The ethanol industry absolutely is not slowing down because of the flood. So says Monte Shaw, executive director of the Iowa Renewable Fuels Association, which represents the largest volume of ethanol production by state.
All of these media stories about the flood killing the biofuels industry "is the speculators talking,” says Shaw. He is referring to the rash of mainstream media stories highlighting delayed startup of new plants and canceled ethanol projects. Some say the Midwest flood, potential poor corn crop and high corn prices are causing a slowdown in the industry.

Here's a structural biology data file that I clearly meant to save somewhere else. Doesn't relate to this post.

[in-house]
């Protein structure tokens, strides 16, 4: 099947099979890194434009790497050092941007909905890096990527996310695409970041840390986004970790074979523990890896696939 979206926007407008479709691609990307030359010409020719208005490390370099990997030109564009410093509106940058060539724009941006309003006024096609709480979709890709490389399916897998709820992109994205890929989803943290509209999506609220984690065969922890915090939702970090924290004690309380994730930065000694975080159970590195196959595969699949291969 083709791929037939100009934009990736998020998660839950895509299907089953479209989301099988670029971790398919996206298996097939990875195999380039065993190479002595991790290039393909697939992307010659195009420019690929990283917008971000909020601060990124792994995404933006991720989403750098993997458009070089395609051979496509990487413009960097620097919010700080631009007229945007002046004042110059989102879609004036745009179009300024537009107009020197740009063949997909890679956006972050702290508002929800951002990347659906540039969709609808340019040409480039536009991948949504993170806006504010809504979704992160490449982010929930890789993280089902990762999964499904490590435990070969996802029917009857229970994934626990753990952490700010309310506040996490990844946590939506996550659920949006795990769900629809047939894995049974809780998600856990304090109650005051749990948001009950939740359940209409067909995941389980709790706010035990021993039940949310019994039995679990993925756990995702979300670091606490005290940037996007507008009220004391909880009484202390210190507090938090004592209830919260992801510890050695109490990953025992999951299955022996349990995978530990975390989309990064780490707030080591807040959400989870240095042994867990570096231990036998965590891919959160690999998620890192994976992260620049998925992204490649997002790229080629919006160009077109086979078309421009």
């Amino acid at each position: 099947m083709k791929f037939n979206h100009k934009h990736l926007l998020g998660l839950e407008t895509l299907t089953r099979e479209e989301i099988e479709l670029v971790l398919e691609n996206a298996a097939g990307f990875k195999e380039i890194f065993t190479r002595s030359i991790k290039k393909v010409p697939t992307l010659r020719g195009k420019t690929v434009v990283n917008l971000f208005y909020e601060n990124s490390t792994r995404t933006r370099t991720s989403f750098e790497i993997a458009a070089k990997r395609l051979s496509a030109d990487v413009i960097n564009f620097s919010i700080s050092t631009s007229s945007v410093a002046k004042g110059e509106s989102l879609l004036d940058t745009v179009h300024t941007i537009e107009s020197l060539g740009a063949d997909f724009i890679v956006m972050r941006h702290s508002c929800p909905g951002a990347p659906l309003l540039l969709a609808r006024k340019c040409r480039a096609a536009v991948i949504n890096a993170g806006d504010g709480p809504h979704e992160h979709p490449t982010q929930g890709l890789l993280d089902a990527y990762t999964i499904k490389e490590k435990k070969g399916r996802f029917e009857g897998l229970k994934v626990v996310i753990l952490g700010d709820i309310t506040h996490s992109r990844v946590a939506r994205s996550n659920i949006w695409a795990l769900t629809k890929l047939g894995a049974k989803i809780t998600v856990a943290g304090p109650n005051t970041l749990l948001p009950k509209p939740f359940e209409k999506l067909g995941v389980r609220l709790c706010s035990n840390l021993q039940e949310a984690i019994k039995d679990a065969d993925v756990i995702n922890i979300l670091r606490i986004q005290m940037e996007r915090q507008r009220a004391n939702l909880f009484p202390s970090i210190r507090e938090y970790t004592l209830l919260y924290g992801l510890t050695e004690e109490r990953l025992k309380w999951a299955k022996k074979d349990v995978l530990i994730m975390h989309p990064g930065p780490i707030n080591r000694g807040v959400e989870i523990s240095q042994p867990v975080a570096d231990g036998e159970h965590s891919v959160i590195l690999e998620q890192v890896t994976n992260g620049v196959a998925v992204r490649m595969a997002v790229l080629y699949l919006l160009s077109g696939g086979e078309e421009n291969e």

“Sure there are facilities that have completed and will not start up, and obviously they have their reasons, but you can't just say it's because of the flood. Each plant has a different debt load, different contracting and a different hedging plan than others.
“Of course if plants went and bought spot corn and tried to turn it into ethanol, they would lose money today,” says Shaw. “But that’s just not happening.”
As for the people who say the U.S. needs to change public biofuels policy in preparation for a bad corn crop, Shaw says simply this: “That is asinine.”
“You can’t take what is happening on July 1 and predict what the corn crop is going to be this fall. If we have favorable weather the rest of the way out, it could be our third best crop ever,” he says.
“So before we start changing public policy that is supposed to guide us over decades, let’s see how this crop year turns out,” Shaw says.